Software Advice is a trusted resource for software buyers across industries looking for guidance on selecting the right tools to support and help grow their business.
Hundreds of buyers from small and midsize businesses (SMBs) contact our software advisors every day for a free consultation. These interactions provide us with valuable insight into emerging trends within specific fields.
To better understand trends within the accounting software marketplace, we’ve analyzed a random sample of consultations from the past year with buyers looking for accounts payable (AP) solutions. We examined the buyers’ current accounting methods, the pain points driving their search and what features they want most in new solutions.
This report, which highlights our findings, can guide future buyers as they search for the right accounting software to fit their business needs.
- Nearly 60 percent of SMBs are looking to replace their existing accounting software with a more advanced system, while roughly 30 percent are first-time buyers.
- Common purchase drivers include wanting to increase system capabilities (40 percent) and the need to automate processes (21 percent).
- Features most often requested by accounting software buyers are financial reporting (82 percent) and billing and invoicing (52 percent).
To gain insight into the unique needs of accounting software buyers, we spoke with Maria Rollins, CPA MST at Kreinces, Rollins & Shanker, LLC, an accounting firm specializing in various financial services and management consulting. Her expertise sheds light on the following accounting buyer trends.
Rollins has been a CPA for over 20 years and specializes in tax planning and compliance. She has unique experience helping clients—family-owned businesses, international companies and start-ups—set up their accounting systems.
Most SMBs Looking to Replace Existing Software
Roughly 60 percent of the buyers in our sample are using accounting software in some capacity and are looking to upgrade to a more advanced system. It’s notable that of these buyers, 35 percent are using some version of QuickBooks.
The first-time buyers in our sample breakdown as follows:
- 24 percent are managing accounting processes with manual methods (e.g., spreadsheets, pen and paper)
- Six percent have no accounting system in place
- Six percent are outsourcing their accounting and want to bring it in-house
The percentage of buyers marked “other” are using either non-accounting software, a proprietary system or an otherwise unnamed solution.
Many businesses are well served by these products because they provide the basic financial information needed to prepare tax returns.
However, Rollins notes that basic solutions often have limitations on the following:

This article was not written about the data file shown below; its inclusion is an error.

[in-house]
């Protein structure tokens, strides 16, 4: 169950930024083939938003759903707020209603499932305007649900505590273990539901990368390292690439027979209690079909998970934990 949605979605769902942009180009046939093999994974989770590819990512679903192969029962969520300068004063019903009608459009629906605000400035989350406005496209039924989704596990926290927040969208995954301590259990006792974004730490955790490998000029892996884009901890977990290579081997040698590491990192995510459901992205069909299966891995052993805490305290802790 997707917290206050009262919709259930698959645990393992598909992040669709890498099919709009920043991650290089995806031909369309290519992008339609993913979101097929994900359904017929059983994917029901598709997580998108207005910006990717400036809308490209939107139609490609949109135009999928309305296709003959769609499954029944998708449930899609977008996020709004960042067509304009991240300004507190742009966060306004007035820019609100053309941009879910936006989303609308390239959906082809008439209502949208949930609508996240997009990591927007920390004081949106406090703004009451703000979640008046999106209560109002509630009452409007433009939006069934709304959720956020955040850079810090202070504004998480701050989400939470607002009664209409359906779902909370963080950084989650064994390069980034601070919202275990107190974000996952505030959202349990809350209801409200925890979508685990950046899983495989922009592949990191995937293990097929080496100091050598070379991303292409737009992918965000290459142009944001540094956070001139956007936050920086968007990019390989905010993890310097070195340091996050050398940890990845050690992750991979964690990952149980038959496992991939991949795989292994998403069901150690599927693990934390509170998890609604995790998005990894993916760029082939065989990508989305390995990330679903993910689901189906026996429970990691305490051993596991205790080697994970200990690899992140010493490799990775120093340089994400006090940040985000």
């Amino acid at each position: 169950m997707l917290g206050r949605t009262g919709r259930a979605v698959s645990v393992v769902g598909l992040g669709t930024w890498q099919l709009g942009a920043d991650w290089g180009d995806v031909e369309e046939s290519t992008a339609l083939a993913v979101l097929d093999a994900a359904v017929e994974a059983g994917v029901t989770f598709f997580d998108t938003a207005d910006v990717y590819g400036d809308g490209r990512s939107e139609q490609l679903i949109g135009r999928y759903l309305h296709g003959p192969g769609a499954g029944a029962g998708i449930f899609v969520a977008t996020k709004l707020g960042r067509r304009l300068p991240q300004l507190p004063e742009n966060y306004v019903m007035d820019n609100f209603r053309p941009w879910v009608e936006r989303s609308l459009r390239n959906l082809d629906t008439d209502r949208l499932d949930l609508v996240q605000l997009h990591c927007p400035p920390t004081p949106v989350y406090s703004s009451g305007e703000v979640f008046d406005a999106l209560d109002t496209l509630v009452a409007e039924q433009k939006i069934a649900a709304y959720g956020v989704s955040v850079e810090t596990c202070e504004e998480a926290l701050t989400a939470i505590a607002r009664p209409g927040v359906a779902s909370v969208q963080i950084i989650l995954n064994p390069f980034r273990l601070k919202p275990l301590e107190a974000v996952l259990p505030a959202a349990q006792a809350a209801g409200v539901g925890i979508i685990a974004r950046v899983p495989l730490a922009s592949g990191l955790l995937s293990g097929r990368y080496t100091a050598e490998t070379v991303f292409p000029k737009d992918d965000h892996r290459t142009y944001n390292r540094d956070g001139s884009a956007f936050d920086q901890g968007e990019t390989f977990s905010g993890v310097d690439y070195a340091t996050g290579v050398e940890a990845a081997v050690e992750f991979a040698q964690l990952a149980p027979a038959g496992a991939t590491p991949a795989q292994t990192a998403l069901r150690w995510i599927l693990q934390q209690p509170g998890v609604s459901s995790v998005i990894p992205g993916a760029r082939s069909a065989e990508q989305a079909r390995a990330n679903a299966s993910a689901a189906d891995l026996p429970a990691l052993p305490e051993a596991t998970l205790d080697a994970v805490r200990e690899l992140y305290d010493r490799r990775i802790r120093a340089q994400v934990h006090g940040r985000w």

- Users, both in number of user licenses and the ability to set user permissions
- The number of inventory items and SKUs tracked in the system
- Capabilities for tracking edited/deleted transactions (audit trail)
- Integration with operational, industry-specific software
As organizations grow and eventually require additional concurrent users and a greater depth of functionality, they’ll need to upgrade to a more comprehensive accounting package.
SMBs Replacing Software Need More Advanced System
The top purchase drivers for the buyers in our sample include:
- Looking to increase accounting capabilities (40 percent)
- Want to automate processes (21 percent)
Some of the key functionality buyers say their current system lacks and thus are looking for in a new solution include:
- The ability to handle multiple entities
- The ability to consolidate data and accounts
- In-house payroll
Rollins explains that handling multiple entities is often a tipping point for businesses progressing from basic to advanced solutions. When businesses try to perform the function with a solution that isn’t designed to support multiple entities, the process is time consuming and error-prone.
“Software applications that allow for multiple entities removes the duplication of data entry in each stand-alone entity. For example inter-company transactions processed by larger software applications are handled in one entry. If the application does not offer multi-entity access then the entry must be recorded in each entity separately, causing more time and chance for error.”
Maria Rollins, CPA MST, at Kreinces, Rollins & Shanker
Consolidating data and accounts is another function that can be time-consuming without the right tools, according to Rollins. She says that basic solutions likely do not have the backend to support these calculations, which is why SMBs are looking for more advanced systems.
The 21 percent of buyers wanting to automate processes correlates with the same percentage currently managing their accounting with manual methods. These buyers are looking to improve efficiency by reducing the time spent on manual data entry.
Many of these buyers say they are currently tracking their finances in Excel, but say that doing so is time-consuming and error-prone. Eventually, they come to point where Excel is no longer capable of scaling with their growing company and managing their changing needs.
Financial Reporting Is the Most Requested Capability
As this report examines accounting software buyers, we should note that 100 percent need a solution with core accounting features. This category includes accounts payable (AP) also known as “liabilities,” accounts receivable (AR) also known as “assets” and general ledger (GL) or the overall financial records for a company: